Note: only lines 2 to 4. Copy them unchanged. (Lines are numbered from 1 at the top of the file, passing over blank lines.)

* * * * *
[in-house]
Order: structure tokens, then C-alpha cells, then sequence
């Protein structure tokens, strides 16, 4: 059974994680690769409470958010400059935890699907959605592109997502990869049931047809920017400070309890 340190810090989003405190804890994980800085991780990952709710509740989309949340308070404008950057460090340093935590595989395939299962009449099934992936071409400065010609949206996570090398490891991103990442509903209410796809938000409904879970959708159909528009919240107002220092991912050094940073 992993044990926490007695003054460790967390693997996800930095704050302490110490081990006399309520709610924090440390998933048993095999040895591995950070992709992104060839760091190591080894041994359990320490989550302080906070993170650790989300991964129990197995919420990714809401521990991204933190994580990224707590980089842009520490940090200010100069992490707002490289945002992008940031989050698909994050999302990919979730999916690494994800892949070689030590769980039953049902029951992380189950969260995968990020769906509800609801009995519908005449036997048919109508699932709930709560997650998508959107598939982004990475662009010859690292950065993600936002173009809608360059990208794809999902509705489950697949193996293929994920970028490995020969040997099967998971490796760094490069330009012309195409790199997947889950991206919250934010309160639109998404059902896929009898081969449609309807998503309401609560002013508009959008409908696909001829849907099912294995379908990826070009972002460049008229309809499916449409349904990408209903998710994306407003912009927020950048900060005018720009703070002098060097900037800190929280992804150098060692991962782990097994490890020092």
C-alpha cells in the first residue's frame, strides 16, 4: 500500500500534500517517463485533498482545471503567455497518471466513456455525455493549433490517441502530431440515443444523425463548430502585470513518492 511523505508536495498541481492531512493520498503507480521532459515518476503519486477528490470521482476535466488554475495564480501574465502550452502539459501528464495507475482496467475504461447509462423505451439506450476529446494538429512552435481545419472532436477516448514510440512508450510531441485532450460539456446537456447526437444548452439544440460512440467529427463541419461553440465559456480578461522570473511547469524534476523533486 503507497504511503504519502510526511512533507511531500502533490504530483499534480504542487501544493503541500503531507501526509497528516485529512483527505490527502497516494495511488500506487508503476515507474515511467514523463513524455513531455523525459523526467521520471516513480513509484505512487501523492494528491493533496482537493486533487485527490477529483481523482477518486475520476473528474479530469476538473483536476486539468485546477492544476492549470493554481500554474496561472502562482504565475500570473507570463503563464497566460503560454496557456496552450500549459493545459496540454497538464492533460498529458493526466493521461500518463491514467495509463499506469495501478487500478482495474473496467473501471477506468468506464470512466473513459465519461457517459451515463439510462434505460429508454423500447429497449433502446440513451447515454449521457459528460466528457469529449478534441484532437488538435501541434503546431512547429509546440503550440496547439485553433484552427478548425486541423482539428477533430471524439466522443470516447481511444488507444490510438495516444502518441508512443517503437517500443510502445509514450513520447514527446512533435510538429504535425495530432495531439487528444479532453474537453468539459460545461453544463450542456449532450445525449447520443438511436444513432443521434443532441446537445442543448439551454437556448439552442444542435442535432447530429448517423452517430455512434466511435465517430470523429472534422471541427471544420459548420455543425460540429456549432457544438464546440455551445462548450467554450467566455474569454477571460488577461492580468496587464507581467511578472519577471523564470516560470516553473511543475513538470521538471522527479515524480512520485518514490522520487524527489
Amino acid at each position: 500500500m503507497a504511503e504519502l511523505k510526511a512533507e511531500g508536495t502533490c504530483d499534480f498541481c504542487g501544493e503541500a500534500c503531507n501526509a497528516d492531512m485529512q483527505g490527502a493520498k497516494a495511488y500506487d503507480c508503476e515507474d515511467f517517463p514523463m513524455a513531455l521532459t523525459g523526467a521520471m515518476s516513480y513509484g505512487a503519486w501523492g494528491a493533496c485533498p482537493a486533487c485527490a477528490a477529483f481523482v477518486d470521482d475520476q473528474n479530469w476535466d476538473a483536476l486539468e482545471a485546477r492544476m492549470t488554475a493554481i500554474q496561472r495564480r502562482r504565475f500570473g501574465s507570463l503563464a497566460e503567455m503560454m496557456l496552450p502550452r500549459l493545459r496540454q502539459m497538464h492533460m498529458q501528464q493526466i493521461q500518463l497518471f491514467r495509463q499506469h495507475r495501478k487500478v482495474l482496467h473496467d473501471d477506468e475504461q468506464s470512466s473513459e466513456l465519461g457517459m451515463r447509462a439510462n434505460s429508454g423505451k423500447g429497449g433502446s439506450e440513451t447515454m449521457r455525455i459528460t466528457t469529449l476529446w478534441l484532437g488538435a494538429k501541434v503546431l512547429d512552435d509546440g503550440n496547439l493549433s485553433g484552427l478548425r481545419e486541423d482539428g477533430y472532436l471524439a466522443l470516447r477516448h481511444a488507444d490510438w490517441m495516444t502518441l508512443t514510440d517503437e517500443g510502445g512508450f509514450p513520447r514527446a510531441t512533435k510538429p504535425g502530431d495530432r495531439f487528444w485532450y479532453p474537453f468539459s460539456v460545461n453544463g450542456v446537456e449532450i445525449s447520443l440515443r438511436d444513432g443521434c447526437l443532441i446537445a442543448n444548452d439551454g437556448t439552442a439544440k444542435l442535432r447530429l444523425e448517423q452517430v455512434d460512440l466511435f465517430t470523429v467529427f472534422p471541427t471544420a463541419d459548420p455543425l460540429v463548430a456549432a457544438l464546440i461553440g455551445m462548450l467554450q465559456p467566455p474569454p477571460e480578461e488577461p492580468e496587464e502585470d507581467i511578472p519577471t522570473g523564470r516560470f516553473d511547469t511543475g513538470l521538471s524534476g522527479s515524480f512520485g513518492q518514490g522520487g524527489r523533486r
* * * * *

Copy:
Order: structure tokens, then C-alpha cells, then sequence
């Protein structure tokens, strides 16, 4: 059974994680690769409470958010400059935890699907959605592109997502990869049931047809920017400070309890 340190810090989003405190804890994980800085991780990952709710509740989309949340308070404008950057460090340093935590595989395939299962009449099934992936071409400065010609949206996570090398490891991103990442509903209410796809938000409904879970959708159909528009919240107002220092991912050094940073 992993044990926490007695003054460790967390693997996800930095704050302490110490081990006399309520709610924090440390998933048993095999040895591995950070992709992104060839760091190591080894041994359990320490989550302080906070993170650790989300991964129990197995919420990714809401521990991204933190994580990224707590980089842009520490940090200010100069992490707002490289945002992008940031989050698909994050999302990919979730999916690494994800892949070689030590769980039953049902029951992380189950969260995968990020769906509800609801009995519908005449036997048919109508699932709930709560997650998508959107598939982004990475662009010859690292950065993600936002173009809608360059990208794809999902509705489950697949193996293929994920970028490995020969040997099967998971490796760094490069330009012309195409790199997947889950991206919250934010309160639109998404059902896929009898081969449609309807998503309401609560002013508009959008409908696909001829849907099912294995379908990826070009972002460049008229309809499916449409349904990408209903998710994306407003912009927020950048900060005018720009703070002098060097900037800190929280992804150098060692991962782990097994490890020092």
C-alpha cells in the first residue's frame, strides 16, 4: 500500500500534500517517463485533498482545471503567455497518471466513456455525455493549433490517441502530431440515443444523425463548430502585470513518492 511523505508536495498541481492531512493520498503507480521532459515518476503519486477528490470521482476535466488554475495564480501574465502550452502539459501528464495507475482496467475504461447509462423505451439506450476529446494538429512552435481545419472532436477516448514510440512508450510531441485532450460539456446537456447526437444548452439544440460512440467529427463541419461553440465559456480578461522570473511547469524534476523533486 503507497504511503504519502510526511512533507511531500502533490504530483499534480504542487501544493503541500503531507501526509497528516485529512483527505490527502497516494495511488500506487508503476515507474515511467514523463513524455513531455523525459523526467521520471516513480513509484505512487501523492494528491493533496482537493486533487485527490477529483481523482477518486475520476473528474479530469476538473483536476486539468485546477492544476492549470493554481500554474496561472502562482504565475500570473507570463503563464497566460503560454496557456496552450500549459493545459496540454497538464492533460498529458493526466493521461500518463491514467495509463499506469495501478487500478482495474473496467473501471477506468468506464470512466473513459465519461457517459451515463439510462434505460429508454423500447429497449433502446440513451447515454449521457459528460466528457469529449478534441484532437488538435501541434503546431512547429509546440503550440496547439485553433484552427478548425486541423482539428477533430471524439466522443470516447481511444488507444490510438495516444502518441508512443517503437517500443510502445509514450513520447514527446512533435510538429504535425495530432495531439487528444479532453474537453468539459460545461453544463450542456449532450445525449447520443438511436444513432443521434443532441446537445442543448439551454437556448439552442444542435442535432447530429448517423452517430455512434466511435465517430470523429472534422471541427471544420459548420455543425460540429456549432457544438464546440455551445462548450467554450467566455474569454477571460488577461492580468496587464507581467511578472519577471523564470516560470516553473511543475513538470521538471522527479515524480512520485518514490522520487524527489